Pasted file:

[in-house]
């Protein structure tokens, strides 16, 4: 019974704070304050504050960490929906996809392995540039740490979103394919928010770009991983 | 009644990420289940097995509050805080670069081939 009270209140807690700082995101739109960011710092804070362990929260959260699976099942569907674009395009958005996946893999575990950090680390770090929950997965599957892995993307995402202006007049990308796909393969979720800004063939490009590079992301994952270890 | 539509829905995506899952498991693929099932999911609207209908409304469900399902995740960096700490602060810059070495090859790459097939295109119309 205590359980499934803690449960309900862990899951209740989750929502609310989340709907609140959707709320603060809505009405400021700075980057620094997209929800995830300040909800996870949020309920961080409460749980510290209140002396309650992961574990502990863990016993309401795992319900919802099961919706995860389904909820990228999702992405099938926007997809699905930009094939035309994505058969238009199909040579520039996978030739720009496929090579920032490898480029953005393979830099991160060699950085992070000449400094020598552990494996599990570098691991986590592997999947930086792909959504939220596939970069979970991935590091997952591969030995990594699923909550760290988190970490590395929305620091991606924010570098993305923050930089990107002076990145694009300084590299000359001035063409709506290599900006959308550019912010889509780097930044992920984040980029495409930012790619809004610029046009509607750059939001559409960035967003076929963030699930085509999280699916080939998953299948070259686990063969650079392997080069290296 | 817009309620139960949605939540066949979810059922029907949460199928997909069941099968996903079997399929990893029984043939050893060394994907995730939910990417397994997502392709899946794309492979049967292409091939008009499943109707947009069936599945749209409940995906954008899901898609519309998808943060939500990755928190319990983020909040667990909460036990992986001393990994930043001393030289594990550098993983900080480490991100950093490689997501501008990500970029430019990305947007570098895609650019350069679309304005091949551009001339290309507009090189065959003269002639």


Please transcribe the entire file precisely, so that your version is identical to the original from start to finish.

[in-house]
């Protein structure tokens, strides 16, 4: 019974704070304050504050960490929906996809392995540039740490979103394919928010770009991983 | 009644990420289940097995509050805080670069081939 009270209140807690700082995101739109960011710092804070362990929260959260699976099942569907674009395009958005996946893999575990950090680390770090929950997965599957892995993307995402202006007049990308796909393969979720800004063939490009590079992301994952270890 | 539509829905995506899952498991693929099932999911609207209908409304469900399902995740960096700490602060810059070495090859790459097939295109119309 205590359980499934803690449960309900862990899951209740989750929502609310989340709907609140959707709320603060809505009405400021700075980057620094997209929800995830300040909800996870949020309920961080409460749980510290209140002396309650992961574990502990863990016993309401795992319900919802099961919706995860389904909820990228999702992405099938926007997809699905930009094939035309994505058969238009199909040579520039996978030739720009496929090579920032490898480029953005393979830099991160060699950085992070000449400094020598552990494996599990570098691991986590592997999947930086792909959504939220596939970069979970991935590091997952591969030995990594699923909550760290988190970490590395929305620091991606924010570098993305923050930089990107002076990145694009300084590299000359001035063409709506290599900006959308550019912010889509780097930044992920984040980029495409930012790619809004610029046009509607750059939001559409960035967003076929963030699930085509999280699916080939998953299948070259686990063969650079392997080069290296 | 817009309620139960949605939540066949979810059922029907949460199928997909069941099968996903079997399929990893029984043939050893060394994907995730939910990417397994997502392709899946794309492979049967292409091939008009499943109707947009069936599945749209409940995906954008899901898609519309998808943060939500990755928190319990983020909040667990909460036990992986001393990994930043001393030289594990550098993983900080480490991100950093490689997501501008990500970029430019990305947007570098895609650019350069679309304005091949551009001339290309507009090189065959003269002639």